Florestan Trio

A good sense of humour would not be the first quality listed on Beethoven's personal ad. But, in addition to his fondness for terrible puns, the lighter side of Beethoven's personality does emerge in a handful of pieces. The Op 1 piano trios, for example, are full of rhythmic jousting and Haydnesque witticisms, even though the composer's characteristic grandness of vision sits awkwardly with them.

The Florestan Trio's unapologetically full-blooded approach is undoubtedly the right one, a judgment confirmed by this blistering performance of the G major trio. As in their excellent Hyperion recording, they made no attempt to smooth over the bumps but simply revelled in the work's rambunctious temperament. The Rossinian finale was a blast, the awkward piano part like a boxer in ballet shoes bravely keeping step with fleeter-footed companions.

This was a good beginning to a concert that ended with an exquisitely raw performance of the much more famous "Ghost" trio, in which every interpretative judgment betrayed class and unegotistical musicianship. The tension between the ethereal and fuller-bodied tones in the slow movement was perfectly tuned, while the first movement, for all its cracking pace, sounded edgy, spotted with dimly suspected sorrows. Such playing makes you remember just how modern Beethoven still is.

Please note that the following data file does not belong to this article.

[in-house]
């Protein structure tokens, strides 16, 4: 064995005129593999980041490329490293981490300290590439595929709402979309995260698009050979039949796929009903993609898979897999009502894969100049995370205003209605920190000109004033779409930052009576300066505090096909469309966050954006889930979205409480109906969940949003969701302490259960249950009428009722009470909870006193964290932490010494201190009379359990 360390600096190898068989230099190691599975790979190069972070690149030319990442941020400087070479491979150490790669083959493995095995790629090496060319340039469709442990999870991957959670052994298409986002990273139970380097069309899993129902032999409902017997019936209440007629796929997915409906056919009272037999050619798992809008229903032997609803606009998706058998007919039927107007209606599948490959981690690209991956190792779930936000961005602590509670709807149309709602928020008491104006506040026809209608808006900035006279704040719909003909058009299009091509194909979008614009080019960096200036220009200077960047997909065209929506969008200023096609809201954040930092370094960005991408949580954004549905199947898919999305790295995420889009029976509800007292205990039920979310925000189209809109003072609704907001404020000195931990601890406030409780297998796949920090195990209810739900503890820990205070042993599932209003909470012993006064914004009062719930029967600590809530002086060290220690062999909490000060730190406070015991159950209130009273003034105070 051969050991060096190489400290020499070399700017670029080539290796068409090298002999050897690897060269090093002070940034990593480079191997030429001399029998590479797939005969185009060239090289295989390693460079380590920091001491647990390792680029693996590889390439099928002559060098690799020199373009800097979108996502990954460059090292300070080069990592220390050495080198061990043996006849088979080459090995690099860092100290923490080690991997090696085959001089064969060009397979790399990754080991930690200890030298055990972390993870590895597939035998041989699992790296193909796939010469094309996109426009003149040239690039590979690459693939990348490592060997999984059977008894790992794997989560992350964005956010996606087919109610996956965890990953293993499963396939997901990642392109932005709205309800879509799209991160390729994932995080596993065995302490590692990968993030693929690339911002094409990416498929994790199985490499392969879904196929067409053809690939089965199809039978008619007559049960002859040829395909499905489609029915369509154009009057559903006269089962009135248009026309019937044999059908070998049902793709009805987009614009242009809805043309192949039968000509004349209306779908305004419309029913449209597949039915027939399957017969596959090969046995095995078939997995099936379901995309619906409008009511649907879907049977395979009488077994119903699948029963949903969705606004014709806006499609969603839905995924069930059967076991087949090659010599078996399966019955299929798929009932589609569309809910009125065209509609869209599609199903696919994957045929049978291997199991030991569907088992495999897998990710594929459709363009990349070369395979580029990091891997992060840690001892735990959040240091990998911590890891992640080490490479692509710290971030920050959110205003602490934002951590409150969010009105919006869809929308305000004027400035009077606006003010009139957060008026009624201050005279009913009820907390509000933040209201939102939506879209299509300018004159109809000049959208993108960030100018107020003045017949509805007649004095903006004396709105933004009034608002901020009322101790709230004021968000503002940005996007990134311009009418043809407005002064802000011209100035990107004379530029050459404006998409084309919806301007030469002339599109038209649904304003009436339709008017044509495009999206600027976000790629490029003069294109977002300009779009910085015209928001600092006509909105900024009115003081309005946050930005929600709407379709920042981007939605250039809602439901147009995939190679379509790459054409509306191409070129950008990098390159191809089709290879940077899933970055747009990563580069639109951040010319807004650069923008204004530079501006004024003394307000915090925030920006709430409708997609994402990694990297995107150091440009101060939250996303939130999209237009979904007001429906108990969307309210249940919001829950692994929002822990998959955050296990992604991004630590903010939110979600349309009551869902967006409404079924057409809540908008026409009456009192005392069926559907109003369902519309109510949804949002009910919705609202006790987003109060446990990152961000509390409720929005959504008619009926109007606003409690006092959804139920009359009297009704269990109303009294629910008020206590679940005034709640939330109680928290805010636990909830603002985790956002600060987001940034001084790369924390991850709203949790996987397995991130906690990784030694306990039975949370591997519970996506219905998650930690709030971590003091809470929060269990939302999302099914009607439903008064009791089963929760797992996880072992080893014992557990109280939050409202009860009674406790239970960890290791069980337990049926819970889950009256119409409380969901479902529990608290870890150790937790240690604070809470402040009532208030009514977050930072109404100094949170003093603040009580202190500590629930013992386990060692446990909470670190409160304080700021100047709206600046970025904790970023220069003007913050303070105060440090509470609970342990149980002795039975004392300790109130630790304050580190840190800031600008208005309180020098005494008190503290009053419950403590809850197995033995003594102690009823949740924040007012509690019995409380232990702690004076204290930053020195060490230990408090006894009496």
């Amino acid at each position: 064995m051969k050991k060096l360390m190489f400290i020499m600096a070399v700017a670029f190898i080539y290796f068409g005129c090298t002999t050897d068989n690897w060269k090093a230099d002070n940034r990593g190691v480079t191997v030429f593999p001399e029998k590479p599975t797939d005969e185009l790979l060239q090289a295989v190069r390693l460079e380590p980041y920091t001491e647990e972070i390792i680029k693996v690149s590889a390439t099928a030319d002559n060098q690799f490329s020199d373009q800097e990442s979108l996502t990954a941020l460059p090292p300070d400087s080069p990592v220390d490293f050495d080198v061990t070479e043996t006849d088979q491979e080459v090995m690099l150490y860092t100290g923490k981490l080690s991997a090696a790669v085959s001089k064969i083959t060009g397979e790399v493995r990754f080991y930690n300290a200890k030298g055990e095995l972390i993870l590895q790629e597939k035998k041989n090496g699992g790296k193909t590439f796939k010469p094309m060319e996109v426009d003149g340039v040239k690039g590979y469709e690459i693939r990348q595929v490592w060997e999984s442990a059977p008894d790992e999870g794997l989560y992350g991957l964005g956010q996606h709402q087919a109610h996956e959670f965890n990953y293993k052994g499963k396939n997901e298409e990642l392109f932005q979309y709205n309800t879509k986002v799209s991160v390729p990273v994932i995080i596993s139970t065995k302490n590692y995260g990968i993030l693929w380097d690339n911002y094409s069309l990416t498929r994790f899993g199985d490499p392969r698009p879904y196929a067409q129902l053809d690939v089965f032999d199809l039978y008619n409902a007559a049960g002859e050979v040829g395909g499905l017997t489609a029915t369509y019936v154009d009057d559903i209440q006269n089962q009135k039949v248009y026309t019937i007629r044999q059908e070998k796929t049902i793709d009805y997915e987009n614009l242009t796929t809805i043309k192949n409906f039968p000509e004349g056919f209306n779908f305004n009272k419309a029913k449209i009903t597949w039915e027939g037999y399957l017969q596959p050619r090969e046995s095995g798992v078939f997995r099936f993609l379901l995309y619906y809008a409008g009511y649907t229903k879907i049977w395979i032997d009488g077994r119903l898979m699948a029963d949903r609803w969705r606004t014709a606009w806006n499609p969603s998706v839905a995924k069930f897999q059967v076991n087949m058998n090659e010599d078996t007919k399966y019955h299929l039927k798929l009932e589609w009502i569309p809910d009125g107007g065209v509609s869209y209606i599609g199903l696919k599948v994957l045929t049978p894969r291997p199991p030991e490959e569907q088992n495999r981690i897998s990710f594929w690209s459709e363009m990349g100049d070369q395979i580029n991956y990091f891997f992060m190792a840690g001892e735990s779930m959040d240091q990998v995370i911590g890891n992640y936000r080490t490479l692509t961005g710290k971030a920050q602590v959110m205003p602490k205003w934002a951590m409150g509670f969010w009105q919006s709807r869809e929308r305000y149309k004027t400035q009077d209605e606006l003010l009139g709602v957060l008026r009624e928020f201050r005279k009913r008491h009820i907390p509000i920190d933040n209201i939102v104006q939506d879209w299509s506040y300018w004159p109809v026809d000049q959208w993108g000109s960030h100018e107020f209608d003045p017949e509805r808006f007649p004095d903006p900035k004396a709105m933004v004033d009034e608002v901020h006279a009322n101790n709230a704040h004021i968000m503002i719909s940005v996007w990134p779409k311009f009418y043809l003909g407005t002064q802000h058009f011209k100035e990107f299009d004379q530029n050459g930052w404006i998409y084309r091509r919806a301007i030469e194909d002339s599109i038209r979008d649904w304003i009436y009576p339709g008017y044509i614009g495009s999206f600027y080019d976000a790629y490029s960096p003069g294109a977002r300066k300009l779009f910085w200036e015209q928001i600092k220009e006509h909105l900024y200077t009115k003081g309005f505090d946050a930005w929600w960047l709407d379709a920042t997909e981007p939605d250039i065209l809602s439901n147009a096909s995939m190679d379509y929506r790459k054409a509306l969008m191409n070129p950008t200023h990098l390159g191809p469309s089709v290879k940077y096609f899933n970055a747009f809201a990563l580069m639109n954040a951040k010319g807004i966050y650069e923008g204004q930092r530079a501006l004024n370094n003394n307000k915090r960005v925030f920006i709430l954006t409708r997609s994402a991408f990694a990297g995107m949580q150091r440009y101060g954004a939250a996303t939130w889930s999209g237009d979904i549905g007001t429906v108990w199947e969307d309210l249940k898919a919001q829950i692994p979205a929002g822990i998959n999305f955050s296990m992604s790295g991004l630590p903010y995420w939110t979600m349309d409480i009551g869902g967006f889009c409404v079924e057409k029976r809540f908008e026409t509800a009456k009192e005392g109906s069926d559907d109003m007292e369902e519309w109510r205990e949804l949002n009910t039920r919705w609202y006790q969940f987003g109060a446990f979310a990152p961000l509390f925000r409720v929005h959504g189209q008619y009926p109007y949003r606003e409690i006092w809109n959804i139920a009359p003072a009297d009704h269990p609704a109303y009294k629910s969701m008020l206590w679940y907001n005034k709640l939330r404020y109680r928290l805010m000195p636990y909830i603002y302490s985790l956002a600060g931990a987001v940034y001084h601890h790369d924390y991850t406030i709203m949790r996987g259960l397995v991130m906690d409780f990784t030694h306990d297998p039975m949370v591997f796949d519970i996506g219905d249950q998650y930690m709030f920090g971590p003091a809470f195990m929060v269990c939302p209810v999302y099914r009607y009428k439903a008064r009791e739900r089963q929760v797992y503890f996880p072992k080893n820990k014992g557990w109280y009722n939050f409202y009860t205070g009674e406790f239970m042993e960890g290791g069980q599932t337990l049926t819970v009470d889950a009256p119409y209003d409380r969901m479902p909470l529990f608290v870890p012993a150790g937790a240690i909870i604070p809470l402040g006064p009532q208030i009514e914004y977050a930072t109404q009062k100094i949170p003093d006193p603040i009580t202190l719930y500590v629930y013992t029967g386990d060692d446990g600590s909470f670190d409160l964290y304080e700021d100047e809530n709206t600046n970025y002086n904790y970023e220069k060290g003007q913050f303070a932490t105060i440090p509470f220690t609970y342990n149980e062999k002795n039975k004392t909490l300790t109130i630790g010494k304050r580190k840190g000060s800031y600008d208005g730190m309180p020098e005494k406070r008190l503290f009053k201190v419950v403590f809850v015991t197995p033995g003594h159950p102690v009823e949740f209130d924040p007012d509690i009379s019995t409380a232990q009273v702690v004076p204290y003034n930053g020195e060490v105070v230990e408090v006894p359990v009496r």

In between came a new trio by Huw Watkins. For all the angularity of its writing, Watkins's piece is much more traditional in conception than either of the two Beethoven works, with three movements in fast-slow-fast arrangement and a harmonic and melodic conception that never seems to develop. There are some striking moments – FaurĂ©'s great trio often comes to mind – but its monothematic single-mindedness is most reminiscent of Beethoven's bashing-at-the-door, you-will-let-me-in style. Which is all very well but for the fact that when you do open the door, it helps when it's Beethoven doing the knocking.

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